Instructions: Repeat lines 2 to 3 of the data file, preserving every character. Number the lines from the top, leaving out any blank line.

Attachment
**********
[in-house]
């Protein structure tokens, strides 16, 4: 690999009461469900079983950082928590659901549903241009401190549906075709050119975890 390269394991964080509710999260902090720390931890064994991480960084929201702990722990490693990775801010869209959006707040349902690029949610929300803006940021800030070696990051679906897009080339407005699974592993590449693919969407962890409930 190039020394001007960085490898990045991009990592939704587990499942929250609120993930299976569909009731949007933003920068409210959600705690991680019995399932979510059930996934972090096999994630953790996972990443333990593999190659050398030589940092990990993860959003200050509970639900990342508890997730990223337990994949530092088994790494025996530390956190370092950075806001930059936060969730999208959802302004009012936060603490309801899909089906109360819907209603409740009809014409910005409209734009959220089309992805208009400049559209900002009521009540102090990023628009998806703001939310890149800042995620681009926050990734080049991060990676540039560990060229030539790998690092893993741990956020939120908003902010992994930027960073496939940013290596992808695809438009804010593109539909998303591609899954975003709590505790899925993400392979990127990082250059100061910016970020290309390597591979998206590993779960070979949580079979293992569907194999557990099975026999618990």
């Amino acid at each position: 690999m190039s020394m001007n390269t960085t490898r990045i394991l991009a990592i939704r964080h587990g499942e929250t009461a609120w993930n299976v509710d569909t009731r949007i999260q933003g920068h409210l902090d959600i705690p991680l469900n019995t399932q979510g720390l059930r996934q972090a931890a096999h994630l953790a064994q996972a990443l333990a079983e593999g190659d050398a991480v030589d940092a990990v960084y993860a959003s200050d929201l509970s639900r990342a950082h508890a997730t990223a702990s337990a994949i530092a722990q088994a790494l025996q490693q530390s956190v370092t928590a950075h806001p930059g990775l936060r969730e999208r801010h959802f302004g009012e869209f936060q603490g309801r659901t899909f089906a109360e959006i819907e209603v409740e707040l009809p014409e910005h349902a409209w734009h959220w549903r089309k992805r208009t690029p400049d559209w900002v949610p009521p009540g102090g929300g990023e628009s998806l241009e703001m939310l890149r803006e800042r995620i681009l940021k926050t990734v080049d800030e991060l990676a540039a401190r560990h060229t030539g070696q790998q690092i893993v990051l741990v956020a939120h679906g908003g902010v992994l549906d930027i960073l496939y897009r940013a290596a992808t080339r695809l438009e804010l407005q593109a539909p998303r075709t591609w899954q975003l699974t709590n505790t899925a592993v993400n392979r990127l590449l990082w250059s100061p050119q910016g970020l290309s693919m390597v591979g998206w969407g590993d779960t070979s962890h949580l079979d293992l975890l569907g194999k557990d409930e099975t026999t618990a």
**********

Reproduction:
């Protein structure tokens, strides 16, 4: 690999009461469900079983950082928590659901549903241009401190549906075709050119975890 390269394991964080509710999260902090720390931890064994991480960084929201702990722990490693990775801010869209959006707040349902690029949610929300803006940021800030070696990051679906897009080339407005699974592993590449693919969407962890409930 190039020394001007960085490898990045991009990592939704587990499942929250609120993930299976569909009731949007933003920068409210959600705690991680019995399932979510059930996934972090096999994630953790996972990443333990593999190659050398030589940092990990993860959003200050509970639900990342508890997730990223337990994949530092088994790494025996530390956190370092950075806001930059936060969730999208959802302004009012936060603490309801899909089906109360819907209603409740009809014409910005409209734009959220089309992805208009400049559209900002009521009540102090990023628009998806703001939310890149800042995620681009926050990734080049991060990676540039560990060229030539790998690092893993741990956020939120908003902010992994930027960073496939940013290596992808695809438009804010593109539909998303591609899954975003709590505790899925993400392979990127990082250059100061910016970020290309390597591979998206590993779960070979949580079979293992569907194999557990099975026999618990």
């Amino acid at each position: 690999m190039s020394m001007n390269t960085t490898r990045i394991l991009a990592i939704r964080h587990g499942e929250t009461a609120w993930n299976v509710d569909t009731r949007i999260q933003g920068h409210l902090d959600i705690p991680l469900n019995t399932q979510g720390l059930r996934q972090a931890a096999h994630l953790a064994q996972a990443l333990a079983e593999g190659d050398a991480v030589d940092a990990v960084y993860a959003s200050d929201l509970s639900r990342a950082h508890a997730t990223a702990s337990a994949i530092a722990q088994a790494l025996q490693q530390s956190v370092t928590a950075h806001p930059g990775l936060r969730e999208r801010h959802f302004g009012e869209f936060q603490g309801r659901t899909f089906a109360e959006i819907e209603v409740e707040l009809p014409e910005h349902a409209w734009h959220w549903r089309k992805r208009t690029p400049d559209w900002v949610p009521p009540g102090g929300g990023e628009s998806l241009e703001m939310l890149r803006e800042r995620i681009l940021k926050t990734v080049d800030e991060l990676a540039a401190r560990h060229t030539g070696q790998q690092i893993v990051l741990v956020a939120h679906g908003g902010v992994l549906d930027i960073l496939y897009r940013a290596a992808t080339r695809l438009e804010l407005q593109a539909p998303r075709t591609w899954q975003l699974t709590n505790t899925a592993v993400n392979r990127l590449l990082w250059s100061p050119q910016g970020l290309s693919m390597v591979g998206w969407g590993d779960t070979s962890h949580l079979d293992l975890l569907g194999k557990d409930e099975t026999t618990a």